China Reports Trade Surplus in March


China's exports declined 6.6 percent in March of 2014 from a year earlier, while imports dropped 11.3 percent, leaving the country with a trade surplus of USD 7.7 billion. Although the trade balance rebounded from its USD 23 billion deficit in February, it was the second consecutive month exports contracted.

Exports amounted to USD 170 billion in March of 2014, down from USD 182 billion a year earlier. In February, sales fell 18 percent year-on-year.

Shipments to Japan recorded the highest annual growth rate (11 percent), followed by sales to the ASEAN countries (10.3 percent) and Australia (9.9 percent). Exports to the EU increased 8.8 percent, while those to the US increased a meager 1.2 percent year-on-year. In contrast, sales to Taiwan shrank sharply by 23.5 percent.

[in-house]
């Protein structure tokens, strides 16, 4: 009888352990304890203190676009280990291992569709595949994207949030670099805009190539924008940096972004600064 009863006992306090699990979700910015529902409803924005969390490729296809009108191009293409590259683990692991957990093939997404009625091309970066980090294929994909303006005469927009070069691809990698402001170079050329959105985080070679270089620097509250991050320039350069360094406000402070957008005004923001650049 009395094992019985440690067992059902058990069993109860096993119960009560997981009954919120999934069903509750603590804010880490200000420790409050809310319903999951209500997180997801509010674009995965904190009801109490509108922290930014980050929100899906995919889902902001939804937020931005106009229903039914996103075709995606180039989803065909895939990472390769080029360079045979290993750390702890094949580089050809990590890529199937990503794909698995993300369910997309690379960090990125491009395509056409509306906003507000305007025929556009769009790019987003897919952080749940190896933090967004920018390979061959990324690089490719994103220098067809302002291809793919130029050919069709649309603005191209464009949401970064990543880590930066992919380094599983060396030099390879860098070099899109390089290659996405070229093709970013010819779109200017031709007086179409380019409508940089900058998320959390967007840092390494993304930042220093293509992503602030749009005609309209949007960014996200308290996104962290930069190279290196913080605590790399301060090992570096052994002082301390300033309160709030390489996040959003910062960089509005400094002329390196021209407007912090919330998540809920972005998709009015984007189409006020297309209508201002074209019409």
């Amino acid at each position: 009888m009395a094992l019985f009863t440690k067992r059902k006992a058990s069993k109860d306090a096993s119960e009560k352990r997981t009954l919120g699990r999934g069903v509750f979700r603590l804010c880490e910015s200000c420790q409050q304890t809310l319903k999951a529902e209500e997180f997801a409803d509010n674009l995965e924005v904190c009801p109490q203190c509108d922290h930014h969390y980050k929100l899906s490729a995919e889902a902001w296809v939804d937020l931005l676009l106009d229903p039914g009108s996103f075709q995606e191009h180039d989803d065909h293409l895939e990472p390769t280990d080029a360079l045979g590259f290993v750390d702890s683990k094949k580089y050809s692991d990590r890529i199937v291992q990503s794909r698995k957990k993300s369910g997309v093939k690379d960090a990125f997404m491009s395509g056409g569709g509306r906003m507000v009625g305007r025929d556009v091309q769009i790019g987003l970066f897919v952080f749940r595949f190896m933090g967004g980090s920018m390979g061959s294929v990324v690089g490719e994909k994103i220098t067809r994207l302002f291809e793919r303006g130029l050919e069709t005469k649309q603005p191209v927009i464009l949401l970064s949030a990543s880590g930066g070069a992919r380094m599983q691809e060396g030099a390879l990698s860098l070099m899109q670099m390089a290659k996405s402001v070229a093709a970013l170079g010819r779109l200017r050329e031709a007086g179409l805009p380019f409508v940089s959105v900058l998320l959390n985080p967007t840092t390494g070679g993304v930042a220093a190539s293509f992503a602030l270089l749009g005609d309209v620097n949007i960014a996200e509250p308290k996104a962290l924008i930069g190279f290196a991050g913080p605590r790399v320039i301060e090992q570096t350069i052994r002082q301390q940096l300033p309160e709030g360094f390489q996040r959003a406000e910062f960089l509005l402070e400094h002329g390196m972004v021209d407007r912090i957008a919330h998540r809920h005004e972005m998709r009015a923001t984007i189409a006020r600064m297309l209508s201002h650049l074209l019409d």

Imports amounted to USD 162 billion, compared with USD 183 billion in March of 2013, as crude oil imports fell to a five-month low. Purchases from Taiwan recorded the highest annual drop (-32.9 percent), followed by the US (-11.7 percent) and the ASEAN countries (-7.4 percent).

Considering the first quarter, exports fell 3.4 percent from a year earlier, while imports increased 1.6 percent, producing a trade surplus of USD 16.6 billion, down 59.7 percent from a year earlier.

Chinese government is targeting total trade growth of 7.5 percent this year. China's total trade grew 7.6 percent in 2013, below the official target of 8 percent.   

China's Commerce Ministry has pledged to maintain steady trade growth in 2014 and further balance the trade structure by increasing imports of raw materials and energy products.

General Administration of Customs | anna@tradingeconomics.com
4/10/2014 8:59:46 AM